A whole philosophy is involved in the planning of Japanese gardens. They are intended for contemplation and meditation, as places where you may quietly appreciate without distraction beauties of line, mass and texture in perfect relationship to each other. Japanese gardens do not contain great collections of different kinds of plants or emphasize masses of colour as English gardens do, or stress symmetry, lavishness and architectural qualities as Italian gardens do.

Unlike our cold climate gardens, which feature deciduous trees, Japanese gardens do not emphasize seasonal contrasts. They do reflect changes, of course, but subtly the effect is muted. Evergreens dominate the scene. Deciduous maples and azaleas may add touches of foliage colour in autumn; flowering cherries, Japanese iris and tree peonies, discreetly used, afford some spring bloom; in winter, snow accentuates stone arrangements. But it is asymmetric balance, rather than symmetry and colour contrast that characterize these gardens. There is no attempt to gain effects by repetition. Plants are not used in matched pairs, in rows or in formal beds; rocks are grouped purposefully with no bilateral symmetry.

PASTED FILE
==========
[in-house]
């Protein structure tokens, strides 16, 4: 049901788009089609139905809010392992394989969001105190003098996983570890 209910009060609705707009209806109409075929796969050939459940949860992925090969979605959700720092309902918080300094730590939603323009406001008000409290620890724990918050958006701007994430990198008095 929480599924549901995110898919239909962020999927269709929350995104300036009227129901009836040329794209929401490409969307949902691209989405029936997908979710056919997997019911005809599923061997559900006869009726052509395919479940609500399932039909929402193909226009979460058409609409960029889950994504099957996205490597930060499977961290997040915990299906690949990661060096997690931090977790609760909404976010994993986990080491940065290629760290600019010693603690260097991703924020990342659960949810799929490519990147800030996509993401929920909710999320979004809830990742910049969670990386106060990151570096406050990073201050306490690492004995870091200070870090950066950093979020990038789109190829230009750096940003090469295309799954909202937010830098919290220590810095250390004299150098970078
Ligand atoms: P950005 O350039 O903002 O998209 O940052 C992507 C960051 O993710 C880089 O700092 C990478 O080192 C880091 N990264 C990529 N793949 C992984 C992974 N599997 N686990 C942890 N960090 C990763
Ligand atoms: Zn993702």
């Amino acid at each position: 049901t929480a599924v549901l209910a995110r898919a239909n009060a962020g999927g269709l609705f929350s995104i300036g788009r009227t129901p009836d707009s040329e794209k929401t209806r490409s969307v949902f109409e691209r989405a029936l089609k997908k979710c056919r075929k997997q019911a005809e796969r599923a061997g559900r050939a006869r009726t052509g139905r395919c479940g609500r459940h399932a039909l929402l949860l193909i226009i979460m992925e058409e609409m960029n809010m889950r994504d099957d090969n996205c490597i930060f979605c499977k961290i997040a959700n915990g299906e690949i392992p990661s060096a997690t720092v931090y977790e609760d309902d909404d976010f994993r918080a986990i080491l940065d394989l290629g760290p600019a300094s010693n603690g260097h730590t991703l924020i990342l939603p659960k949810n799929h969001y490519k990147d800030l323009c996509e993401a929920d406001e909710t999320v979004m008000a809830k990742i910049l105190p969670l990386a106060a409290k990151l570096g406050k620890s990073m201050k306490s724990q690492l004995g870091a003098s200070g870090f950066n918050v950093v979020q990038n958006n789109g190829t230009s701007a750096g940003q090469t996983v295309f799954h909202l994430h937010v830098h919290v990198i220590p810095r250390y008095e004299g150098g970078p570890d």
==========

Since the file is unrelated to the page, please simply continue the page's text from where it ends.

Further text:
An important point to remember about Japanese gardens is that they attempt to epitomize nature. Each represents in miniature an expanse of natural scenery, somewhat stylized and formalized and often with details symbolized or suggested, rather than copied.